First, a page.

Patick day

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Saint Patrick's Day (Irish: Lá Fhéile Pádraig) is a religious holiday celebrated internationally on 17 March. It is named after Saint Patrick (c. AD 387–461), the most commonly recognised of the patron saints of Ireland. It originated as a Roman Catholic holiday but is now observed by Protestant churches also (especially the Church of Ireland).[1] It became an official feast day in the early 17thcentury. Over time, Saint Patrick's Day has gradually become more of a secular celebration of Irish culture.
Saint Patrick's Day is a public holiday in the Republic of Ireland,[2] Northern Ireland,[3] Newfoundland and Labrador and in Montserrat. It is also widely celebrated by the Irish diaspora, especially in places such as Great Britain, Canada, the United States, Argentina, Australia, NewZealand, and Montserrat, among others.
Little is known of Patrick's early life, though it is known that he was born in Roman Britain in the 4th century, into a wealthy Romano-British family. His father and grandfather were deacons in the Church. At the age of sixteen, he was kidnapped by Irish raiders and taken captive to Ireland as a slave.[4] It is believed he was held somewhere on the west coastof Ireland, possibly Mayo, but the exact location is unknown. According to his Confession, he was told by God in a dream to flee from captivity to the coast, where he would board a ship and return to Britain. Upon returning, he quickly joined the Church in Auxerre in Gaul and studied to be a priest.[citation needed]
In 432, he again said that he was called back to Ireland, though as a bishop, toChristianise the Irish from their native polytheism. Irish folklore tells that one of his teaching methods included using the shamrock to explain the Christian doctrine of the Trinity to the Irish people. After nearly thirty years of evangelism, he died on 17 March 461, and according to tradition, was buried at Downpatrick. Although there were other more successful missions to Ireland from Rome,Patrick endured as the principal champion of Irish Christianity and is held in esteem in the Irish Church.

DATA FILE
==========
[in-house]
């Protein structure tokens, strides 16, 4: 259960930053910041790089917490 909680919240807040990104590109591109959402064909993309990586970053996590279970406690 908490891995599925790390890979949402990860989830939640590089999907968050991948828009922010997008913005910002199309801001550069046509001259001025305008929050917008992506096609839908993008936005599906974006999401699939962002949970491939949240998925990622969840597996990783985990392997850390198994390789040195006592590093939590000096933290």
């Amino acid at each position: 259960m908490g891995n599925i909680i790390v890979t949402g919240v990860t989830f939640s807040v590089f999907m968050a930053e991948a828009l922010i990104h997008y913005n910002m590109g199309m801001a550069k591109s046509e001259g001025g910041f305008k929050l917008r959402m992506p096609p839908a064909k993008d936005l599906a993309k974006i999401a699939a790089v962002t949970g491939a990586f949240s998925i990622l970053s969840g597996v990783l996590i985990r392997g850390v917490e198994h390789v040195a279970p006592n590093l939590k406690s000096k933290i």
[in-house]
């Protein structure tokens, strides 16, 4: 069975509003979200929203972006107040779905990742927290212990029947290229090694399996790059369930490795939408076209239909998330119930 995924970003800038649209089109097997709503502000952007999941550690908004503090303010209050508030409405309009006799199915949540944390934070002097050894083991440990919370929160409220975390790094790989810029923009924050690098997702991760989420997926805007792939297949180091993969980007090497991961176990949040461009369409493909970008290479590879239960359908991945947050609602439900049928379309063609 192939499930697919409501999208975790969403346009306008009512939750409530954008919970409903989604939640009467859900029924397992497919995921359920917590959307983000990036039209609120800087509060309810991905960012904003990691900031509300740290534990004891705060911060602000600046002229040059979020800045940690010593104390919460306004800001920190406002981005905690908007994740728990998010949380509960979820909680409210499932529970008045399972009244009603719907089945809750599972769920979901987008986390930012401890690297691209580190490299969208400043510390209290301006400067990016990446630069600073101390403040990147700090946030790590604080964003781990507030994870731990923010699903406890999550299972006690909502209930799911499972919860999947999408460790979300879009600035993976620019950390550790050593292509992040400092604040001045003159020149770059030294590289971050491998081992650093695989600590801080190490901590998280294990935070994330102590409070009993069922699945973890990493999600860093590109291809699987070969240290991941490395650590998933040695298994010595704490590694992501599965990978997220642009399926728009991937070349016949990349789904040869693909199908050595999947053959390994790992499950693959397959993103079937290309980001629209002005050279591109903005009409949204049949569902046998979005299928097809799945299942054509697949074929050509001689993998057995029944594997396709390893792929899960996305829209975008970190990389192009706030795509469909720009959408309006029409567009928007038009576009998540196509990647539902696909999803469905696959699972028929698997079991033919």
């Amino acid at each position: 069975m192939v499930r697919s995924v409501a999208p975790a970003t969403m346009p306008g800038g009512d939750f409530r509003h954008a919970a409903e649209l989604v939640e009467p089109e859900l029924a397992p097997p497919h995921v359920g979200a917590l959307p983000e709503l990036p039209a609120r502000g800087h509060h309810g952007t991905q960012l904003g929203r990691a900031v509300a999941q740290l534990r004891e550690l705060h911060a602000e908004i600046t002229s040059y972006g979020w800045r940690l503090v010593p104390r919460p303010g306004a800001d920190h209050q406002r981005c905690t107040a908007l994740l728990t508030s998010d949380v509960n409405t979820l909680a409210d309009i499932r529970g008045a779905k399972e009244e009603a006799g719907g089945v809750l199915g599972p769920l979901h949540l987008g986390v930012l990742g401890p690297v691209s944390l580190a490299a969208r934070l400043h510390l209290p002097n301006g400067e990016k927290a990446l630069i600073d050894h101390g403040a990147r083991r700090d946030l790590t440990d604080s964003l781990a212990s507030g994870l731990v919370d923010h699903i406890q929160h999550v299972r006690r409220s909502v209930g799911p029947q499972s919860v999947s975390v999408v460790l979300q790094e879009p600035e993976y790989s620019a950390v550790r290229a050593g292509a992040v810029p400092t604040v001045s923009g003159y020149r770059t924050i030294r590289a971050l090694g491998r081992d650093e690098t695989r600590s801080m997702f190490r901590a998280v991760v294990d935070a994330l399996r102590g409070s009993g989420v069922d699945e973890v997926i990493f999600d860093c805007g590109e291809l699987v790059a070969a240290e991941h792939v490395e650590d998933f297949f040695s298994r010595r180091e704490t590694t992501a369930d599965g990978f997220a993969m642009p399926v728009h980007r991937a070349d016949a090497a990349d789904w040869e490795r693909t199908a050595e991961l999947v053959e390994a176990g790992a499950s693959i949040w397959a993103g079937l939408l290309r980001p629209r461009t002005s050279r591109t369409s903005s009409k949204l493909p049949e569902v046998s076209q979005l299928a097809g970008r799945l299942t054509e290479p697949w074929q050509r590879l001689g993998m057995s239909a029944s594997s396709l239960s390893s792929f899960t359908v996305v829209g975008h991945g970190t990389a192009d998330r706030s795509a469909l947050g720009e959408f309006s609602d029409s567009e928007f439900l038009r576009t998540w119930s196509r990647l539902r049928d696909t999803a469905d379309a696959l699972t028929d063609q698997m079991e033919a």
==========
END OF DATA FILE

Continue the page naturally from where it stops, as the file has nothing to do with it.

Wearing of the green
Originally, the colour associated with Saint Patrick was blue. Over the years the colour green and its association with Saint Patrick's day grew.[5] Green ribbons and shamrocks were worn in celebration of St Patrick's Day as early as the 17th century.[6] He is said tohave used the shamrock, a three-leaved plant, to explain the Holy Trinity to the pagan Irish, and the wearing and display of shamrocks and shamrock-inspired designs have become a ubiquitous feature of the day.[7][8] In the 1798 rebellion, in hopes of making a political statement, Irish soldiers wore full green uniforms on 17 March in hopes of catching public attention.[5] The phrase "the wearing ofthe green", meaning to wear a shamrock on one's clothing, derives from a song of the same name.
In Ireland

According to legend, Saint Patrick used the shamrock, a three-leaved plant, to explain the Holy Trinity to the pre-Christian Irish people.
Saint Patrick's feast day, as a kind of national day, was already being celebrated by the Irish in Europe in the ninth and tenth centuries. In latertimes he become more and more widely known as the patron of Ireland.[9] Saint Patrick's feast day was finally placed on the universal liturgical calendar in the Catholic Church due to the influence of Waterford-born Franciscan scholar Luke Wadding[10] in the early 1600s. Saint Patrick's Day thus became a holy day of obligation for Roman Catholics in Ireland. The church calendar avoids theobservance of saints' feasts during certain solemnities, moving the saint's day to a time outside those periods. Saint Patrick's Day is occasionally affected by this requirement, when 17 March falls during Holy Week. This happened in 1940, when Saint Patrick's Day was observed on 3 April in order to avoid it coinciding with Palm Sunday, and again in 2008, where it was officially observed on 14 March (15...
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